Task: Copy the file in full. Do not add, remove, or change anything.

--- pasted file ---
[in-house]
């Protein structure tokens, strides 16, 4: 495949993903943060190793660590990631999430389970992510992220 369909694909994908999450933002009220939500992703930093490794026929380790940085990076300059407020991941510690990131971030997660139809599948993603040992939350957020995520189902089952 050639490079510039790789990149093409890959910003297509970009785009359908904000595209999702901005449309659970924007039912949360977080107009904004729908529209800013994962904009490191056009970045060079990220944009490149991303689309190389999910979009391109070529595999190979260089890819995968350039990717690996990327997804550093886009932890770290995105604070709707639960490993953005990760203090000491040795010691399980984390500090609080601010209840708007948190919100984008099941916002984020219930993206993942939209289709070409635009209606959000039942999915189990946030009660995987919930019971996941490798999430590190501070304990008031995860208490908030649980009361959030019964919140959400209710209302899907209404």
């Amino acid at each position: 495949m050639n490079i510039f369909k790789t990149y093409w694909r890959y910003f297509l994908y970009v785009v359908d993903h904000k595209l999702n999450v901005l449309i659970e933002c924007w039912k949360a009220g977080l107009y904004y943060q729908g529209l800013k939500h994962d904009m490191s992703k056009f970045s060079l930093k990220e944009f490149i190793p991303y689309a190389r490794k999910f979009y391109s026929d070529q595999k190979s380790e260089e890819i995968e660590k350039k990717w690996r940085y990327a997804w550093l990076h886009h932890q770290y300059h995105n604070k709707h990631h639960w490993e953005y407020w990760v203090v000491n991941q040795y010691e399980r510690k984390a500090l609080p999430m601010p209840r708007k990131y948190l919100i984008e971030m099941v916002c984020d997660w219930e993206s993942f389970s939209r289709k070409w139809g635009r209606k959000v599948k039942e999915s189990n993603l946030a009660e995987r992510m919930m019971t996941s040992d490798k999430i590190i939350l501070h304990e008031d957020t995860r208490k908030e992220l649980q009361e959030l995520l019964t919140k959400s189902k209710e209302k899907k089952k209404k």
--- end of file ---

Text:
[in-house]
């Protein structure tokens, strides 16, 4: 495949993903943060190793660590990631999430389970992510992220 369909694909994908999450933002009220939500992703930093490794026929380790940085990076300059407020991941510690990131971030997660139809599948993603040992939350957020995520189902089952 050639490079510039790789990149093409890959910003297509970009785009359908904000595209999702901005449309659970924007039912949360977080107009904004729908529209800013994962904009490191056009970045060079990220944009490149991303689309190389999910979009391109070529595999190979260089890819995968350039990717690996990327997804550093886009932890770290995105604070709707639960490993953005990760203090000491040795010691399980984390500090609080601010209840708007948190919100984008099941916002984020219930993206993942939209289709070409635009209606959000039942999915189990946030009660995987919930019971996941490798999430590190501070304990008031995860208490908030649980009361959030019964919140959400209710209302899907209404």
């Amino acid at each position: 495949m050639n490079i510039f369909k790789t990149y093409w694909r890959y910003f297509l994908y970009v785009v359908d993903h904000k595209l999702n999450v901005l449309i659970e933002c924007w039912k949360a009220g977080l107009y904004y943060q729908g529209l800013k939500h994962d904009m490191s992703k056009f970045s060079l930093k990220e944009f490149i190793p991303y689309a190389r490794k999910f979009y391109s026929d070529q595999k190979s380790e260089e890819i995968e660590k350039k990717w690996r940085y990327a997804w550093l990076h886009h932890q770290y300059h995105n604070k709707h990631h639960w490993e953005y407020w990760v203090v000491n991941q040795y010691e399980r510690k984390a500090l609080p999430m601010p209840r708007k990131y948190l919100i984008e971030m099941v916002c984020d997660w219930e993206s993942f389970s939209r289709k070409w139809g635009r209606k959000v599948k039942e999915s189990n993603l946030a009660e995987r992510m919930m019971t996941s040992d490798k999430i590190i939350l501070h304990e008031d957020t995860r208490k908030e992220l649980q009361e959030l995520l019964t919140k959400s189902k209710e209302k899907k089952k209404k």